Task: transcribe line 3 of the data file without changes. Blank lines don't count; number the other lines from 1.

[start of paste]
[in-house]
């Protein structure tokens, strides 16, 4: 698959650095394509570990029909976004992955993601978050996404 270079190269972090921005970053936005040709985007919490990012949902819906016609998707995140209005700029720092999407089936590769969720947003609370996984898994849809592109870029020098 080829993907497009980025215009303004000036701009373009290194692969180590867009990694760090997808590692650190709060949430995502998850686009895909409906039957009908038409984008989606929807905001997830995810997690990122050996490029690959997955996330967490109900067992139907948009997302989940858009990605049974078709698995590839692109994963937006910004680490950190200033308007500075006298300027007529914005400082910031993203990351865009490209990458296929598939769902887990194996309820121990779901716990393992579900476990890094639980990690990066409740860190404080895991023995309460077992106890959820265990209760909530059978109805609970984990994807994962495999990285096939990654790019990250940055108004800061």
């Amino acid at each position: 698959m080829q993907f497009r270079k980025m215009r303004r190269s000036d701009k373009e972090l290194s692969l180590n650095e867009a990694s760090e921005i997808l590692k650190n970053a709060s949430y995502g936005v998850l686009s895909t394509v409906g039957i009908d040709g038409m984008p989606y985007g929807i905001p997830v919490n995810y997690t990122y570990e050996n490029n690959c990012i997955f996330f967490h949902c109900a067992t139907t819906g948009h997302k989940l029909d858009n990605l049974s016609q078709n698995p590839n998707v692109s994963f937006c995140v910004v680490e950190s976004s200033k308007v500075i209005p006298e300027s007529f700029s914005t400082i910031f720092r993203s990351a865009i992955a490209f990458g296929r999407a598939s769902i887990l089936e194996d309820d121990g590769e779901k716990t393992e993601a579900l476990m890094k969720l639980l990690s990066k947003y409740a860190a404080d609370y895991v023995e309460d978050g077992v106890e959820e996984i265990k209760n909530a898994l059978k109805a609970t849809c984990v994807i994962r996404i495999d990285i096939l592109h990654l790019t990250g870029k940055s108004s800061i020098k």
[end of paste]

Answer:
């Amino acid at each position: 698959m080829q993907f497009r270079k980025m215009r303004r190269s000036d701009k373009e972090l290194s692969l180590n650095e867009a990694s760090e921005i997808l590692k650190n970053a709060s949430y995502g936005v998850l686009s895909t394509v409906g039957i009908d040709g038409m984008p989606y985007g929807i905001p997830v919490n995810y997690t990122y570990e050996n490029n690959c990012i997955f996330f967490h949902c109900a067992t139907t819906g948009h997302k989940l029909d858009n990605l049974s016609q078709n698995p590839n998707v692109s994963f937006c995140v910004v680490e950190s976004s200033k308007v500075i209005p006298e300027s007529f700029s914005t400082i910031f720092r993203s990351a865009i992955a490209f990458g296929r999407a598939s769902i887990l089936e194996d309820d121990g590769e779901k716990t393992e993601a579900l476990m890094k969720l639980l990690s990066k947003y409740a860190a404080d609370y895991v023995e309460d978050g077992v106890e959820e996984i265990k209760n909530a898994l059978k109805a609970t849809c984990v994807i994962r996404i495999d990285i096939l592109h990654l790019t990250g870029k940055s108004s800061i020098k």